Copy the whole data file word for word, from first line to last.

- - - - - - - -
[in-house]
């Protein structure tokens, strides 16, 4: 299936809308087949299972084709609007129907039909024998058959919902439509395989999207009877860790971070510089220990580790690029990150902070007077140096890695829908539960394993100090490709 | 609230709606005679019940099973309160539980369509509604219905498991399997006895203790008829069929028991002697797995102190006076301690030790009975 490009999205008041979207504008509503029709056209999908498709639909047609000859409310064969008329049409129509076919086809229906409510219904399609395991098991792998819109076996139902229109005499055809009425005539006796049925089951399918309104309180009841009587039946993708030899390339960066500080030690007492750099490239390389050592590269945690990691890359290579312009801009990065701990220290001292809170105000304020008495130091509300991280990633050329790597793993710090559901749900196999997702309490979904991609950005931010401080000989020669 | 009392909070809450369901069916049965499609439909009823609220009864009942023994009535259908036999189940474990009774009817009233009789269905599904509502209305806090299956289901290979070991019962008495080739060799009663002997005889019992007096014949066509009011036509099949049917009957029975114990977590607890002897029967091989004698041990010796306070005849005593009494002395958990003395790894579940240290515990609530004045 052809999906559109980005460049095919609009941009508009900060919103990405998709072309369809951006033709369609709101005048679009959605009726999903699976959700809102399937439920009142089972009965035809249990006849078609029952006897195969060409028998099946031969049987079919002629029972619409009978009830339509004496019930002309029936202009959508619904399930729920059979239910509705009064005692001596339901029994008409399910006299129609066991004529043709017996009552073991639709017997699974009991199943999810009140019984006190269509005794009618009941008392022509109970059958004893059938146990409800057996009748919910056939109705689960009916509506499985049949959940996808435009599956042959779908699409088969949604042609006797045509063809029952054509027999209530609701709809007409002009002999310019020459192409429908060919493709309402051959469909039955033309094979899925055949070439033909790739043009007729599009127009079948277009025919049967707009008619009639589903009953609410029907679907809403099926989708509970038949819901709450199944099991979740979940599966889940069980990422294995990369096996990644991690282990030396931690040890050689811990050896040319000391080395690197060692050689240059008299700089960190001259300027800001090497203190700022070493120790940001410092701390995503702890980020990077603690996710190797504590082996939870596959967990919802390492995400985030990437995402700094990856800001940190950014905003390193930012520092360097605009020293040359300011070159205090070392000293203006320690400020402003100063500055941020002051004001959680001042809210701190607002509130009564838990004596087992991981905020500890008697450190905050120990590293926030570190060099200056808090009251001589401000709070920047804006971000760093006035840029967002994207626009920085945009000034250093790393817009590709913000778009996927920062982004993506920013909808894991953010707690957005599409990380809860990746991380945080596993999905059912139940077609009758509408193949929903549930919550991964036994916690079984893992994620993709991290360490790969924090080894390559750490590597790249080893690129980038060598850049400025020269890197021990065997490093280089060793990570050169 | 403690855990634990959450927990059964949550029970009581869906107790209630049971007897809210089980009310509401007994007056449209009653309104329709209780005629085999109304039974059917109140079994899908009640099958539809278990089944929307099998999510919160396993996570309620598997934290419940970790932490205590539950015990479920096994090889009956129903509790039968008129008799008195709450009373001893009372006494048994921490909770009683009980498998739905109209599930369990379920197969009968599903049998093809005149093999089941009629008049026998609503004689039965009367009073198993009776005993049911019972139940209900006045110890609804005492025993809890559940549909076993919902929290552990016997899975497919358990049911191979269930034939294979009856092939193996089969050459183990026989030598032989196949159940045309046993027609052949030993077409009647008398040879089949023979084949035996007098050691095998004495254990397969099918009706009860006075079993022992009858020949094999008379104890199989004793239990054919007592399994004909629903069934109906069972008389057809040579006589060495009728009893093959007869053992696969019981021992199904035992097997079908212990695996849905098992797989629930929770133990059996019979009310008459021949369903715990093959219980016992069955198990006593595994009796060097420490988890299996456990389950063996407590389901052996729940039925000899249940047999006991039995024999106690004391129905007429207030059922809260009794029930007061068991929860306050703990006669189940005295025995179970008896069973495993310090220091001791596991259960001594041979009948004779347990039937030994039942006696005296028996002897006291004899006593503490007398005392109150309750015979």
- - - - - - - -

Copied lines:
[in-house]
């Protein structure tokens, strides 16, 4: 299936809308087949299972084709609007129907039909024998058959919902439509395989999207009877860790971070510089220990580790690029990150902070007077140096890695829908539960394993100090490709 | 609230709606005679019940099973309160539980369509509604219905498991399997006895203790008829069929028991002697797995102190006076301690030790009975 490009999205008041979207504008509503029709056209999908498709639909047609000859409310064969008329049409129509076919086809229906409510219904399609395991098991792998819109076996139902229109005499055809009425005539006796049925089951399918309104309180009841009587039946993708030899390339960066500080030690007492750099490239390389050592590269945690990691890359290579312009801009990065701990220290001292809170105000304020008495130091509300991280990633050329790597793993710090559901749900196999997702309490979904991609950005931010401080000989020669 | 009392909070809450369901069916049965499609439909009823609220009864009942023994009535259908036999189940474990009774009817009233009789269905599904509502209305806090299956289901290979070991019962008495080739060799009663002997005889019992007096014949066509009011036509099949049917009957029975114990977590607890002897029967091989004698041990010796306070005849005593009494002395958990003395790894579940240290515990609530004045 052809999906559109980005460049095919609009941009508009900060919103990405998709072309369809951006033709369609709101005048679009959605009726999903699976959700809102399937439920009142089972009965035809249990006849078609029952006897195969060409028998099946031969049987079919002629029972619409009978009830339509004496019930002309029936202009959508619904399930729920059979239910509705009064005692001596339901029994008409399910006299129609066991004529043709017996009552073991639709017997699974009991199943999810009140019984006190269509005794009618009941008392022509109970059958004893059938146990409800057996009748919910056939109705689960009916509506499985049949959940996808435009599956042959779908699409088969949604042609006797045509063809029952054509027999209530609701709809007409002009002999310019020459192409429908060919493709309402051959469909039955033309094979899925055949070439033909790739043009007729599009127009079948277009025919049967707009008619009639589903009953609410029907679907809403099926989708509970038949819901709450199944099991979740979940599966889940069980990422294995990369096996990644991690282990030396931690040890050689811990050896040319000391080395690197060692050689240059008299700089960190001259300027800001090497203190700022070493120790940001410092701390995503702890980020990077603690996710190797504590082996939870596959967990919802390492995400985030990437995402700094990856800001940190950014905003390193930012520092360097605009020293040359300011070159205090070392000293203006320690400020402003100063500055941020002051004001959680001042809210701190607002509130009564838990004596087992991981905020500890008697450190905050120990590293926030570190060099200056808090009251001589401000709070920047804006971000760093006035840029967002994207626009920085945009000034250093790393817009590709913000778009996927920062982004993506920013909808894991953010707690957005599409990380809860990746991380945080596993999905059912139940077609009758509408193949929903549930919550991964036994916690079984893992994620993709991290360490790969924090080894390559750490590597790249080893690129980038060598850049400025020269890197021990065997490093280089060793990570050169 | 403690855990634990959450927990059964949550029970009581869906107790209630049971007897809210089980009310509401007994007056449209009653309104329709209780005629085999109304039974059917109140079994899908009640099958539809278990089944929307099998999510919160396993996570309620598997934290419940970790932490205590539950015990479920096994090889009956129903509790039968008129008799008195709450009373001893009372006494048994921490909770009683009980498998739905109209599930369990379920197969009968599903049998093809005149093999089941009629008049026998609503004689039965009367009073198993009776005993049911019972139940209900006045110890609804005492025993809890559940549909076993919902929290552990016997899975497919358990049911191979269930034939294979009856092939193996089969050459183990026989030598032989196949159940045309046993027609052949030993077409009647008398040879089949023979084949035996007098050691095998004495254990397969099918009706009860006075079993022992009858020949094999008379104890199989004793239990054919007592399994004909629903069934109906069972008389057809040579006589060495009728009893093959007869053992696969019981021992199904035992097997079908212990695996849905098992797989629930929770133990059996019979009310008459021949369903715990093959219980016992069955198990006593595994009796060097420490988890299996456990389950063996407590389901052996729940039925000899249940047999006991039995024999106690004391129905007429207030059922809260009794029930007061068991929860306050703990006669189940005295025995179970008896069973495993310090220091001791596991259960001594041979009948004779347990039937030994039942006696005296028996002897006291004899006593503490007398005392109150309750015979």